WASHINGTON — A federal court ruled Oct. 23 in favor of West Virginia poultry farmer Lois Alt in a lawsuit she brought against the Environmental Protection Agency.
The U.S. District Court for the Northern District of West Virginia ruled that, contrary to EPA’s contention, ordinary stormwater from Alt’s farmyard is exempt from National Pollutant Discharge Elimination System permit requirements. (Read the court ruling; link opens .pdf.)
Threatened with fines
Alt filed suit against EPA in June 2012 after the agency threatened her with $37,500 in fines each time stormwater came into contact with dust, feathers or manure on the ground outside of her Hardy County poultry houses as a result of normal farm operations.
EPA also threatened separate fines of $37,500 per day if Alt failed to apply for a NPDES permit for such stormwater discharges.
AFBF and the West Virginia Farm Bureau intervened with Alt as co-plaintiffs. For the defendant EPA, Potomac Riverkeeper, West Virginia Rivers Coalition, Waterkeeper Alliance, Center for Food Safety and Food & Water Watch, filed as intervenors.
“We are pleased the court flatly rejected EPA’s arguments and ruled in favor of Lois Alt,” said AFBF President Bob Stallman. “The outcome of this case will benefit thousands of livestock and poultry farmers who run their operations responsibly and who should not have to get a federal permit for ordinary rainwater from their farmyards.”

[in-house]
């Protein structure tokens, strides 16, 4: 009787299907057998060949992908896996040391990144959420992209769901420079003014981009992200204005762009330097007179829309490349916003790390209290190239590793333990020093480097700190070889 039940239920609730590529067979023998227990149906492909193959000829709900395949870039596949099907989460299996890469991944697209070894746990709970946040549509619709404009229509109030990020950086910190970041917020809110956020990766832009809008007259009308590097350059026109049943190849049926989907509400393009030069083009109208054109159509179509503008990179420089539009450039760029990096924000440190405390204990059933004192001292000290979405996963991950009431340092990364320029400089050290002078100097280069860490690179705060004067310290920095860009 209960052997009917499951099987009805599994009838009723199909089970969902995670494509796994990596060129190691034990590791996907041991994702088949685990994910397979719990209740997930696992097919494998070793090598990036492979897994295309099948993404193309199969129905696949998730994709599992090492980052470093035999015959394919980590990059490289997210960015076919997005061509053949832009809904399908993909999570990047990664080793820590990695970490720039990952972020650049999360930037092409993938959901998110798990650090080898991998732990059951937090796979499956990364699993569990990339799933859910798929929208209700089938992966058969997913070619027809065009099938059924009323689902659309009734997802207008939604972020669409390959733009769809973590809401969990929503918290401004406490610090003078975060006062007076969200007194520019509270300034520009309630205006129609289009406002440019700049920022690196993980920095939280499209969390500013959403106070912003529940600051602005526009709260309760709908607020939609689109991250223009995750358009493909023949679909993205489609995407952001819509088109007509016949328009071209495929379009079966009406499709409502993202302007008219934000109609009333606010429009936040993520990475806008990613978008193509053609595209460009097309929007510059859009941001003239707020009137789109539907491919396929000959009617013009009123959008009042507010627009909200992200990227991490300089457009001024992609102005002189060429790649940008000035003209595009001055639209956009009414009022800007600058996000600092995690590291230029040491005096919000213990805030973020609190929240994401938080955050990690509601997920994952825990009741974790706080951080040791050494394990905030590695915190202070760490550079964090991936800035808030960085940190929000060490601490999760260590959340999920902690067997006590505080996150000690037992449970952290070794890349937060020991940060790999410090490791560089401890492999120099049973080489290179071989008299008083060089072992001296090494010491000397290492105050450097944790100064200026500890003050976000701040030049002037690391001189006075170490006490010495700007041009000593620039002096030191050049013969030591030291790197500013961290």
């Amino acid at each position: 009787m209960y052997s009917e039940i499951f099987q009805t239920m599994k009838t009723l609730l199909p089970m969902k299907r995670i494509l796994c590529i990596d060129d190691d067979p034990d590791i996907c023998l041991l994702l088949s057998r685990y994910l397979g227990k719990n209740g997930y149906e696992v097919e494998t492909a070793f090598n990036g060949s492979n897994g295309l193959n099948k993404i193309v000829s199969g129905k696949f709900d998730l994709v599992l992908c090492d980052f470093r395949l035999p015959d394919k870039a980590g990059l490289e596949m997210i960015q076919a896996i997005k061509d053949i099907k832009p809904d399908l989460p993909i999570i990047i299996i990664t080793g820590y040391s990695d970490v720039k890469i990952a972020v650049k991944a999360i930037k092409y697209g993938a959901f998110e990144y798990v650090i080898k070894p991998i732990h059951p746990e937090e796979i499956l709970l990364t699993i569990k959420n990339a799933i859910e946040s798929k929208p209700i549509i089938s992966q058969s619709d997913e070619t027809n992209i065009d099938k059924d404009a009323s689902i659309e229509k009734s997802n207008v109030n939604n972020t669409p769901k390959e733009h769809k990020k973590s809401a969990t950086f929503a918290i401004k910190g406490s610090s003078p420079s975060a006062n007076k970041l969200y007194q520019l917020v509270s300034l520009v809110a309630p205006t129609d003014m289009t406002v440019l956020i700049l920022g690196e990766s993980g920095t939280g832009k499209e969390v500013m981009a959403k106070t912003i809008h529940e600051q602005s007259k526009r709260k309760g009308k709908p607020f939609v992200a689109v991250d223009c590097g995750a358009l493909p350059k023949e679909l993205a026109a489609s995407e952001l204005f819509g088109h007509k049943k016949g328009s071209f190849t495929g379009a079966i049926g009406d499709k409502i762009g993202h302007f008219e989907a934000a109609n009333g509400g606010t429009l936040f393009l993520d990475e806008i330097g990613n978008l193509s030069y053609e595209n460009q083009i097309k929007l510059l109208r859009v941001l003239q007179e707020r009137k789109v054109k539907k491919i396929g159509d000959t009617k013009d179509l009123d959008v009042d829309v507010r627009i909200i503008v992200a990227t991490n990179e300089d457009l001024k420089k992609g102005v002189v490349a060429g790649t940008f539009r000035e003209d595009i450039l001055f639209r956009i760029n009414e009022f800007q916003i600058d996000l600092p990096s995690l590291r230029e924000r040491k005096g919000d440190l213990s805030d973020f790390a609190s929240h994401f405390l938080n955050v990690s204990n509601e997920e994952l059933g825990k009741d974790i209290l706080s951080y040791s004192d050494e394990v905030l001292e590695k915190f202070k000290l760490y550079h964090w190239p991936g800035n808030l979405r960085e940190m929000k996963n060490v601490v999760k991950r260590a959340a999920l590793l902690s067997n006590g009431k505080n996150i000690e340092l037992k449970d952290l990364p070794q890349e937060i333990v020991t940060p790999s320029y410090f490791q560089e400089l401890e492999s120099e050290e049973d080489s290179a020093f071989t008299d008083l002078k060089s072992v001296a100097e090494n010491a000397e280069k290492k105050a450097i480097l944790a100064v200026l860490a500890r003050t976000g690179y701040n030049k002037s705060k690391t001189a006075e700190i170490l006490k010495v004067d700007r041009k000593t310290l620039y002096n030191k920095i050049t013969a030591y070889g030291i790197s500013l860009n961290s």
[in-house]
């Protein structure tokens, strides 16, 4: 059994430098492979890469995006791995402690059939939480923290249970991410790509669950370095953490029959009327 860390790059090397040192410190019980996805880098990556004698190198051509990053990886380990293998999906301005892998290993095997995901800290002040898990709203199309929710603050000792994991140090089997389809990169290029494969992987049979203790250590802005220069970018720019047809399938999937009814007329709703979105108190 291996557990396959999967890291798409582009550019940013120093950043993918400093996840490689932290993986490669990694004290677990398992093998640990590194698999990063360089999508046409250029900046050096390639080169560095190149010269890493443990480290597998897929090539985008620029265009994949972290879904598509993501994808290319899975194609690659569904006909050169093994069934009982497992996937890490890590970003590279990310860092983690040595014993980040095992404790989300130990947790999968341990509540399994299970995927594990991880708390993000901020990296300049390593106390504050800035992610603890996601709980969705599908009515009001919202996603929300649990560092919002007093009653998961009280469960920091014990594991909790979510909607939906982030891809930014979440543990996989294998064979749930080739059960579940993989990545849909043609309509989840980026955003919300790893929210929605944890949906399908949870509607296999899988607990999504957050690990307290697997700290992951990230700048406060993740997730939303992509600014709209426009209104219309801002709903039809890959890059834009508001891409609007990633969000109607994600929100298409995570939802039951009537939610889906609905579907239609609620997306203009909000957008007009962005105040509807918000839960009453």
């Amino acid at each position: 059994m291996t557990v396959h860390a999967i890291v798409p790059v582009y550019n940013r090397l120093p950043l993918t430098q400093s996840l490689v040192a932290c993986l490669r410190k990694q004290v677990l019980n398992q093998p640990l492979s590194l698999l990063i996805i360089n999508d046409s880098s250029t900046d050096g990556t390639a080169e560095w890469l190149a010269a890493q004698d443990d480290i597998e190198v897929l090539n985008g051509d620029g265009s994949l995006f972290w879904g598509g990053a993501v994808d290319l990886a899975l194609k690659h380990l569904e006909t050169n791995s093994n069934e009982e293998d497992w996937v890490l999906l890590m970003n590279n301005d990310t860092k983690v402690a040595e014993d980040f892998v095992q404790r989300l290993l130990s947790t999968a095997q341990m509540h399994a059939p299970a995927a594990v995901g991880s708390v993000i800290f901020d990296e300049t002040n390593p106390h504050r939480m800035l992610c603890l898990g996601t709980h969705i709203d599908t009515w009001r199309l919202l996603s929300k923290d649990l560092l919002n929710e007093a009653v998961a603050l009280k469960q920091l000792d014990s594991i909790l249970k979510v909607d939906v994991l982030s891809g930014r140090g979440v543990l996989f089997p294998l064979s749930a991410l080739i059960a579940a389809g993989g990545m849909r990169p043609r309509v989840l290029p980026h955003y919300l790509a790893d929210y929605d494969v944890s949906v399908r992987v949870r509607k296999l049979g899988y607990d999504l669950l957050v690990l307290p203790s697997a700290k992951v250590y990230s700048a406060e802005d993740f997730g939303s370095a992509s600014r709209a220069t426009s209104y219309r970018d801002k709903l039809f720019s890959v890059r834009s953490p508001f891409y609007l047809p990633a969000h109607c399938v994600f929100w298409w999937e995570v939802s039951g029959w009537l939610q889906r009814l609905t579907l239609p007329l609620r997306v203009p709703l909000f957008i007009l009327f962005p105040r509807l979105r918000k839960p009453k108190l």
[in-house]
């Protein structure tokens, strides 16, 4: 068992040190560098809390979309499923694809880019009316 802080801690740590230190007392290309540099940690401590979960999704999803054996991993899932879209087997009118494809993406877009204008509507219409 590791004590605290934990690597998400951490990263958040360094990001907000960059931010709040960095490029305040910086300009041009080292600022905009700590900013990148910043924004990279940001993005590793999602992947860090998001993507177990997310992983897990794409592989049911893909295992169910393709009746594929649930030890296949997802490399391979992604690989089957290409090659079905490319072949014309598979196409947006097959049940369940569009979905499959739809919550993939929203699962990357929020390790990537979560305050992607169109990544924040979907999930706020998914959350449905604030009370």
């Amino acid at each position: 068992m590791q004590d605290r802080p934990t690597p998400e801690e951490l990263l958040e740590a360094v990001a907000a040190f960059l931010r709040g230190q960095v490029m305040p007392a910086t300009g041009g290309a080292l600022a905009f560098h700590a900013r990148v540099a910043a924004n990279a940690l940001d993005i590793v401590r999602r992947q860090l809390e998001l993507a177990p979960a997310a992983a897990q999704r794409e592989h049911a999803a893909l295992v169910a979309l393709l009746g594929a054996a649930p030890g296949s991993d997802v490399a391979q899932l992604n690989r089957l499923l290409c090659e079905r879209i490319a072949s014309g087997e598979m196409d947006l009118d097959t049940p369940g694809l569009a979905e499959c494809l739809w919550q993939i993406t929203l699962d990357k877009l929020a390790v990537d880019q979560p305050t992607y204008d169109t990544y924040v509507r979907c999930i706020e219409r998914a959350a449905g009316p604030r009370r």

Is agriculture exempt?
In ordering Alt to seek a permit, EPA took the legal position that the Clean Water Act’s exemption for “agricultural storm water discharges” does not apply to farms classified as “concentrated animal feeding operations” or “CAFOs,” except for areas where crops are grown.
In other words, any areas at a CAFO farm where crops are not grown, and where particles of manure are present, would require a permit for rainwater runoff.
In April of this year, the federal court rejected efforts by EPA to avoid defending its position by withdrawing the order against Alt.
In opposing EPA’s motion to dismiss, Alt and Farm Bureau argued that farmers remained vulnerable to similar EPA orders, and the important legal issue at stake should be resolved. The court agreed.
“This lawsuit was about EPA’s tactic of threatening farmers with enormous fines in order to make them get permits that are not required by law,” said Stallman. “Lois Alt was proud of her farm and her environmental stewardship, and she stood her ground.”